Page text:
You love skyline-from-Duwamish-Head photos. You love bird photos. Now – thanks to Craig Howard – two in one! Couldn’t wait until tomorrow’s daily preview to share it, so while we work on a few more news stories, here it is. Craig was on the beach at low tide, and “a murder of crows sent this eagle down right in front of me. He hung around until the crows went away. Didn’t seem to mind me at all.”
(2011 photo of orcas in Elliott Bay, by Craig Savey)
The Whale Trail is hitting the road! West Seattleite Donna Sandstrom‘s vision of helping killer whales with education all along their routes is coming true with an upcoming tour – and you’re invited to the local sendoff at 6:30 pm next Thursday:
The endangered southern resident orca travel as far south as Monterey, CA. In May, The Whale Trail is headed down the Pacific Coast, too – we’re adding new Whale Trail sites in Monterey (Point Lobos), Santa Cruz, and San Francisco (Point Reyes)!
In May we’re also presenting noted author and marine conservationist Erich Hoyt in a series of talks around The Whale Trail, from Saturna, BC, to Monterey, CA, – nine locations in two countries and four states in 20 days – Orca Tour 2014!
Our vision of building awareness about the orcas throughout their range is quickly coming true – we need your help to make it happen!
Join us for a celebration and informal fundraising event for the Whale Trail, featuring light refreshments, no-host bar, and music by DJ Joe Ross!
–Music from or about California, from the Beach Boys to Los Lobos.
–Seal Sitters and “Diver Laura” James will also be there!
Thanks for your support these past six years, West Seattle. Help us celebrate, and take a giant next step for the orcas. Tickets available now at brownpapertickets.com. You can also buy tickets (at BPT) for our upcoming presentation with Erich Hoyt, Sunday, May 18, at McCaw Hall.
(Photo by Gary Jones, added 11:20 am)
9:34 AM: On Monday, we had a report of southbound orcas (and a photo too – thanks to the unidentified texter!); now, there’s word of orcas headed northbound along the east side of Vashon, which means they might soon be visible from here. Thanks to Alisa for letting us know about the report, which appeared on the Orca Network Facebook page.
9:46 AM UPDATE: Donna Sandstrom from The Whale Trail just called and reports “three to five” orcas in this group, approaching Lincoln Park.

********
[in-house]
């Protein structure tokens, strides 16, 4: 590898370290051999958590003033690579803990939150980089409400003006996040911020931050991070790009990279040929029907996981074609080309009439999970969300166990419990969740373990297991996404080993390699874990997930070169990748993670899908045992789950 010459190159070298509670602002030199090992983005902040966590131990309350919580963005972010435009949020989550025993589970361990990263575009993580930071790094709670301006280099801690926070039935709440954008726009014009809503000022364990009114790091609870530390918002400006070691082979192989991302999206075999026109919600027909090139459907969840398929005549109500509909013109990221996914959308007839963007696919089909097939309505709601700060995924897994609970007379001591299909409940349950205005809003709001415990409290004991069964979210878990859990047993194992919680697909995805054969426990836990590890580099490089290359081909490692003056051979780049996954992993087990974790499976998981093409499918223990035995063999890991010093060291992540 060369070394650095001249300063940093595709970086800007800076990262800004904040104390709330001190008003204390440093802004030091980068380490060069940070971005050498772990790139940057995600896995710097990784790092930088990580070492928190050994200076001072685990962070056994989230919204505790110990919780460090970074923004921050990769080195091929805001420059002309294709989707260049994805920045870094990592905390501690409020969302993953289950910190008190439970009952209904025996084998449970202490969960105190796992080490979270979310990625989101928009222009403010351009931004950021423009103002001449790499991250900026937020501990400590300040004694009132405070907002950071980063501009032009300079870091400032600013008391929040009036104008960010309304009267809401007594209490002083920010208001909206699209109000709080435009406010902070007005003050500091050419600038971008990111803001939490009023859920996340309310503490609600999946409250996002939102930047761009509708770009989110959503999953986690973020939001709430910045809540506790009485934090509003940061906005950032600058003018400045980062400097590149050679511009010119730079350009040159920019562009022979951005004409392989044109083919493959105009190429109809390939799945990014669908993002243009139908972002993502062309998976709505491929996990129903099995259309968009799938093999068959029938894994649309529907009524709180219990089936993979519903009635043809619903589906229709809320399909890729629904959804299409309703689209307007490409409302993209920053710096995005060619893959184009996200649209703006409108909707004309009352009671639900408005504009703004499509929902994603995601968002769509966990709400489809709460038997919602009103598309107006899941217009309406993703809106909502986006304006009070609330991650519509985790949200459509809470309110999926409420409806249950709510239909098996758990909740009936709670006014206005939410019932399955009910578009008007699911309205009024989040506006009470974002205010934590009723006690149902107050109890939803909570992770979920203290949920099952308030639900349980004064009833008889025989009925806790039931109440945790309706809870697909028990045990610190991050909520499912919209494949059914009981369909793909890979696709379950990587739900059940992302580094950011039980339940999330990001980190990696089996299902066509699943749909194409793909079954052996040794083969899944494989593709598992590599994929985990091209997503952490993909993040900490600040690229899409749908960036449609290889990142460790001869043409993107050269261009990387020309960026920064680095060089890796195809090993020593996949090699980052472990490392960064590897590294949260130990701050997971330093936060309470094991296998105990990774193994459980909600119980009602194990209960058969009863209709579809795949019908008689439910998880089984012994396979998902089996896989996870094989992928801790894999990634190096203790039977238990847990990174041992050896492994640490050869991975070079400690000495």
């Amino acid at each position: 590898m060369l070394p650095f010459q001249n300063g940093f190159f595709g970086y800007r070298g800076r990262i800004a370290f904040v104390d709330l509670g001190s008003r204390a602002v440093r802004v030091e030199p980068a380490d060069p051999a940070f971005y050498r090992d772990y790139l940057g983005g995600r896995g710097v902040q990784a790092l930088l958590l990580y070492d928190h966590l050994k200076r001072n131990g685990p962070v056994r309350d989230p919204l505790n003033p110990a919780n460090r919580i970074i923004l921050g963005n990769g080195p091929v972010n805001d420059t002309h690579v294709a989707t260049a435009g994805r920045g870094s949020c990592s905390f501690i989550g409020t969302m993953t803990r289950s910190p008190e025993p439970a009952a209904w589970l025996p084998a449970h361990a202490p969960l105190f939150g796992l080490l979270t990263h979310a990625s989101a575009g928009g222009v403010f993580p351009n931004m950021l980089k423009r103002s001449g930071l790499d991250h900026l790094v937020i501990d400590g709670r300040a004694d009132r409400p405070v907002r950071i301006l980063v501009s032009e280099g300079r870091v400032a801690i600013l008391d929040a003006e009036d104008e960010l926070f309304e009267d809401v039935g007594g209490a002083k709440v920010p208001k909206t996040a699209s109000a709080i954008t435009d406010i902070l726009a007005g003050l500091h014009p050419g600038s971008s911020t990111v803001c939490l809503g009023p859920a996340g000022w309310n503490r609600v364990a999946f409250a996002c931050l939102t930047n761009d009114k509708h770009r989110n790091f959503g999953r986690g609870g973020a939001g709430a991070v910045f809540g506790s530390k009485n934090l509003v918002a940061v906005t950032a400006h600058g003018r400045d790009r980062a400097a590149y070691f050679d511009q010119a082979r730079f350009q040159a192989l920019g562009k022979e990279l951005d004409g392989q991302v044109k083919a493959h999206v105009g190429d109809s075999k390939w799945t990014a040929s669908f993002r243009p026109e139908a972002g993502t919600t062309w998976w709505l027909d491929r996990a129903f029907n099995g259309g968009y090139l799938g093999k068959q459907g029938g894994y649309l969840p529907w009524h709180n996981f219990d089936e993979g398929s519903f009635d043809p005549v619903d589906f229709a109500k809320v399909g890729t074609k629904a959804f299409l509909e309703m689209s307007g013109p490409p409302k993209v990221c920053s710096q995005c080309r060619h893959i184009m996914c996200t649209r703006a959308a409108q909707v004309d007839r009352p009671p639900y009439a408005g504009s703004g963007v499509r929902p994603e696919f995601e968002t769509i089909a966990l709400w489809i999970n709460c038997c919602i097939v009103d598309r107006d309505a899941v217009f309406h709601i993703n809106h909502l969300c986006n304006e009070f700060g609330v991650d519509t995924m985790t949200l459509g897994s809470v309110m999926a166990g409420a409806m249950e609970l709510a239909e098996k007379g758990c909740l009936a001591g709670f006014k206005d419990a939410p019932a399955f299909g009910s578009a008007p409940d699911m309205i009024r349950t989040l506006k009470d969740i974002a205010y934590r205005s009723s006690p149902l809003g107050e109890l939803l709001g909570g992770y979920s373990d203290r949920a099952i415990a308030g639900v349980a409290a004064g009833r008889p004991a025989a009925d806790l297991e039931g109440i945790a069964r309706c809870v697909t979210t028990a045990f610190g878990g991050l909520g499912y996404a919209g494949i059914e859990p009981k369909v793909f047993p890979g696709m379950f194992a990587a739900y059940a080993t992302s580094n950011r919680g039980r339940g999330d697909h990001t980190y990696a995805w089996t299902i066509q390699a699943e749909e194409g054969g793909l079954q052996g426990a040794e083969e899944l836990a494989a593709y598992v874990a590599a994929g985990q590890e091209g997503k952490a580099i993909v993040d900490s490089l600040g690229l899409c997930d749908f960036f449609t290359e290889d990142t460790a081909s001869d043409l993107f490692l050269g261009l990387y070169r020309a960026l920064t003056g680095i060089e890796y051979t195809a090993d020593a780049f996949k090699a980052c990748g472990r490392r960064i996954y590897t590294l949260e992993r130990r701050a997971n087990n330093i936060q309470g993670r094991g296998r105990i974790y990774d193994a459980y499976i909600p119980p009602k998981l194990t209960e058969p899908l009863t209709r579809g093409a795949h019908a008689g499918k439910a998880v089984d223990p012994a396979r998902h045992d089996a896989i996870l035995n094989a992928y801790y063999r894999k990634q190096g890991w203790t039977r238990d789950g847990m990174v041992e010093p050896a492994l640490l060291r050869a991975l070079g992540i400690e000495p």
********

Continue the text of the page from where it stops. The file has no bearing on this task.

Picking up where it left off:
11:20 AM UPDATE: Just back from a trip along Beach Drive and Alki – didn’t see the orcas ourselves, but Gary Jones saw them in the Alki Point vicinity and shared his first photo, above (thank you!).
(Thanks to the person who texted us this photo from the Bainbridge ferry this morning!)
Multiple reports this morning of orcas back in the area (thanks to Barb for the first report) – we’ve heard of southbound whales sighted near Bainbridge and Blake Islands. They’re reported to be closer to the west side of Puget Sound, so you’ll need binoculars. Please let us know if you spot them!
Two coyote reports to share tonight – one sent this afternoon by an Arbor Heights resident who says her neighbors don’t believe they come out in the daytime. Check the WSB archive of coyote sightings, some with photos – they do! And/or, click ahead to read today’s report (and another one that had been in queue):
We’ve heard time and again that orca fans would like to hear about “possibilities,” not just sure-bet sightings, so: Alisa Lemire Brooks, posting on the Orca Network Facebook page, has been tracking a group for the past few hours, currently off Bainbridge and southbound until they stopped for a snack. Apparently it’s some of the transient orcas (the ones that eat other mammals, unlike the resident orcas, which eat fish) who’ve been visiting lately. They’re reported to be on the west side of the Sound, so not likely visible without binoculars. We’d love to hear from you if you see ‘em (text or call 206-293-6302) – thanks!
(4/16/14 UPDATE: Full house for the training – no more room. Seal Sitters says thanks for the support!)
(Photo courtesy Robin Lindsey)
It’s volunteer work with a view. If you’ve been thinking about helping Seal Sitters, you can sign up for the group’s next new-volunteer-training session, two weeks from today – 10 am-noon Saturday, April 26th at Alki Bathhouse, with a short on-the-beach session afterward if weather permits. The announcement from Seal Sitters‘ Robin Lindsey:
On Saturday morning, April 26th, Seal Sitters will be holding a special training for those wanting to protect marine mammals along the shoreline of West Seattle and the Duwamish River. Unlike most marine-mammal-stranding networks, we encourage children to participate in Seal Sitters – supervised at all times, of course, by a parent or guardian. We are so proud of our amazing and dedicated volunteers who are on duty rain or shine – we hope you will join us!
A multi-media presentation will illustrate our educational work in the community and the unique challenges of protecting seals and other marine mammals in an urban environment. Included in the training is an overview of NOAA’s Western Region Marine Mammal Stranding Network and biology and behavior of seals and other pinnipeds (due to time frame, supplementary sessions will include more marine mammals of Puget Sound).
You’re asked to RSVP ASAP if you’ll be there – the link is on this page of the Seal Sitters’ site.
(Photo added 2:30 pm, by Maris Avots)
ORIGINAL REPORT, 11:53 AM: Just got a call from Donna Sandstrom of The Whale Trail – and she says orcas are passing Beach Drive right now, heading “slowly south” – she’s watching from the Me-Kwa-Mooks area and says they are VERY close to this side. Please let us know if you see them! Photos appreciated too (we’ve assigned someone to go look, but whales seem to put on their cloaking devices when we are in the vicinity).